Just an hour and a quarter on the train from central London, Westley Farm is a world away from the hustle and bustle of the city.

Situated in the Cotswolds Area of Outstanding Natural Beauty, Westley Farm has long valued its natural environment and the farm has been managed sensitively to encourage wildlife habitats. You won’t find any phosphates or artificial fertilisers here but you may see kestrels, buzzards, owls, badgers, foxes and deer as well as the sheep and cattle that graze the fields. We are working with Natural England, the Butterfly Conservation Trust and Back From the Brink to create habitats to encourage the rare Marsh Fritillary butterfly to breed on the farm. If you’re lucky, you may spot them in the summer months.


We pride ourselves on our sustainable approach to the farm: we reuse and recycle what we can but beyond that we work with local producers, makers and craftspeople to help reduce our carbon footprint and to make a positive contribution to the local economy. We partner with a local dairy, baker and artisan food producers to offer you the best that the area has to offer.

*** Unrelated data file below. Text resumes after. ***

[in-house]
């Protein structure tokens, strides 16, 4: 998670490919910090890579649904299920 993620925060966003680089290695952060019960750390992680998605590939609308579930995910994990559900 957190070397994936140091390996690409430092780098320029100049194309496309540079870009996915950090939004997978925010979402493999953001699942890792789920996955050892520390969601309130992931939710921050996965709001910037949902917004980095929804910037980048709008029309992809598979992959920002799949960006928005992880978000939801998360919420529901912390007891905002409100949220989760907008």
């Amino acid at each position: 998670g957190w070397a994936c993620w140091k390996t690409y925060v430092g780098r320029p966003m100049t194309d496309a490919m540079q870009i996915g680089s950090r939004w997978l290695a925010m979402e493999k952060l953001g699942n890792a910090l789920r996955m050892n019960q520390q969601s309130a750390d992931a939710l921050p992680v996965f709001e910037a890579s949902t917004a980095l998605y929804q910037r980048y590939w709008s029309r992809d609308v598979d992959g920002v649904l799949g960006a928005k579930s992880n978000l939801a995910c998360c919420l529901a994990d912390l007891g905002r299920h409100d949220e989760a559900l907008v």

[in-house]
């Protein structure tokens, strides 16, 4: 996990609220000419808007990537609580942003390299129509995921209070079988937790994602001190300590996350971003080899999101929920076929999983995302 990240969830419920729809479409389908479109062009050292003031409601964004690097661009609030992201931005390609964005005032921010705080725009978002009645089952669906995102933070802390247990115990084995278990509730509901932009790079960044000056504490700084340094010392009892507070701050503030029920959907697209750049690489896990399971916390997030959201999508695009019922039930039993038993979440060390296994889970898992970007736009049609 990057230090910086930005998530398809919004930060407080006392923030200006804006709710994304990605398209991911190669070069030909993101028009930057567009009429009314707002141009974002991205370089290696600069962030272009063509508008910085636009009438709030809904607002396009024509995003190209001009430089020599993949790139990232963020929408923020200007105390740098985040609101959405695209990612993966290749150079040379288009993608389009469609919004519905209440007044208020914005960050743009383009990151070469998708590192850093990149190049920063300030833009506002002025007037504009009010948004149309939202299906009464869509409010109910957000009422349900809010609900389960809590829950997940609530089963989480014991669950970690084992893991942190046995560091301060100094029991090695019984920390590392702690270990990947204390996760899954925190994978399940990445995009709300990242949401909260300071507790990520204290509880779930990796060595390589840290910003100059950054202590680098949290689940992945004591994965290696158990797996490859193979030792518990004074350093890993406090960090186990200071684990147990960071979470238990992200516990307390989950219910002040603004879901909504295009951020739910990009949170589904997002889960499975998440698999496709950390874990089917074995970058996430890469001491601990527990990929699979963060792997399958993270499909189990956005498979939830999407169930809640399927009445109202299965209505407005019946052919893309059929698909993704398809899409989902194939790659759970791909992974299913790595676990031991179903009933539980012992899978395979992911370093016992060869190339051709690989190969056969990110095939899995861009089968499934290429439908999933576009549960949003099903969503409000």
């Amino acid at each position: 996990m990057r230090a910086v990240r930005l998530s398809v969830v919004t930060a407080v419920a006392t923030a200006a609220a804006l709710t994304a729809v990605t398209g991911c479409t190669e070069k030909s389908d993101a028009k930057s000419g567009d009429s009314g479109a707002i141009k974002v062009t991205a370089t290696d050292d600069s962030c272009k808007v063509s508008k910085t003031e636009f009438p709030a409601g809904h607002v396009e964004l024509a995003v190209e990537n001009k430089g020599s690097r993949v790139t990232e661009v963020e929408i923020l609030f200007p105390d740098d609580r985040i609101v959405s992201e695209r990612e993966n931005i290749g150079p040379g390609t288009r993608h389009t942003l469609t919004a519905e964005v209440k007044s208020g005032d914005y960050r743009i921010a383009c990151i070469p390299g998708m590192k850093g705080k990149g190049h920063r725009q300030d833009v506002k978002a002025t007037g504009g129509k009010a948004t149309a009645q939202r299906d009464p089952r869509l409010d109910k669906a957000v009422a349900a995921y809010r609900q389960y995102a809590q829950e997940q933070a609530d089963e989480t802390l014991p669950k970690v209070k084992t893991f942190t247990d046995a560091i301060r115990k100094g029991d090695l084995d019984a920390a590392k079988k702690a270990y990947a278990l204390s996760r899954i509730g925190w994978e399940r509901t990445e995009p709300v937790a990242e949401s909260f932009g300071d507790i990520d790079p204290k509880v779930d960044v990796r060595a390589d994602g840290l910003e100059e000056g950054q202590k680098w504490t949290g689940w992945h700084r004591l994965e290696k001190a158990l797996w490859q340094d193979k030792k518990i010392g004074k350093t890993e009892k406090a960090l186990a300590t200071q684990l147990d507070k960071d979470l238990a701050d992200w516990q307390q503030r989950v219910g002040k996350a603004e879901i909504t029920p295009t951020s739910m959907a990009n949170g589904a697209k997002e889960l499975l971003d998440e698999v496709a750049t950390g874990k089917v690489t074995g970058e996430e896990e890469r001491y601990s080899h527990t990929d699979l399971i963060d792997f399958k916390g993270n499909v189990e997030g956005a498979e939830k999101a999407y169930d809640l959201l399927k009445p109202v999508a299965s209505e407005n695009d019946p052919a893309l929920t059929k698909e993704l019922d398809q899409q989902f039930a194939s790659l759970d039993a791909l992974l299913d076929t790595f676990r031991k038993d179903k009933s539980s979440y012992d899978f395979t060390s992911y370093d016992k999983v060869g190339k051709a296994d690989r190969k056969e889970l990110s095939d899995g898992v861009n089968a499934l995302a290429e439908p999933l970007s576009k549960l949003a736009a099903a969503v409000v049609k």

You will be surrounded by beautiful scenery and some of the finest views in the Cotswolds. While there are lots of attractions nearby, most visitors to the farm find that they just want to stay still and enjoy a rare sense of tranquility and harmony with nature. Westley Farm really is a special place, a world unto itself.

The ethos is low impact living: most of our glamping structures have been built on site, using materials harvested from our ancient woodland; all but one of our glamping sites is powered by a state-of-the-art solar installation. There’s even a forest school, where local children and guests can learn woodcraft skills – or just run around and get muddy.  

The farm is just four miles away from Stroud, with its famous farmers’ market, while a 20-minute walk across the fields takes you to the nearest pub, a quintessential open-beamed Cotswolds inn where you can sit outside and watch the sun go down over the hills.

Close by is the ancient open common of Minchinhampton, where cows graze across the golf links, and the Roman market town of Cirencester. History is all around us, from Berkeley Castle – where Edward II was murdered – to Sudeley Castle, while the jewels of the Cotswolds are a short drive away.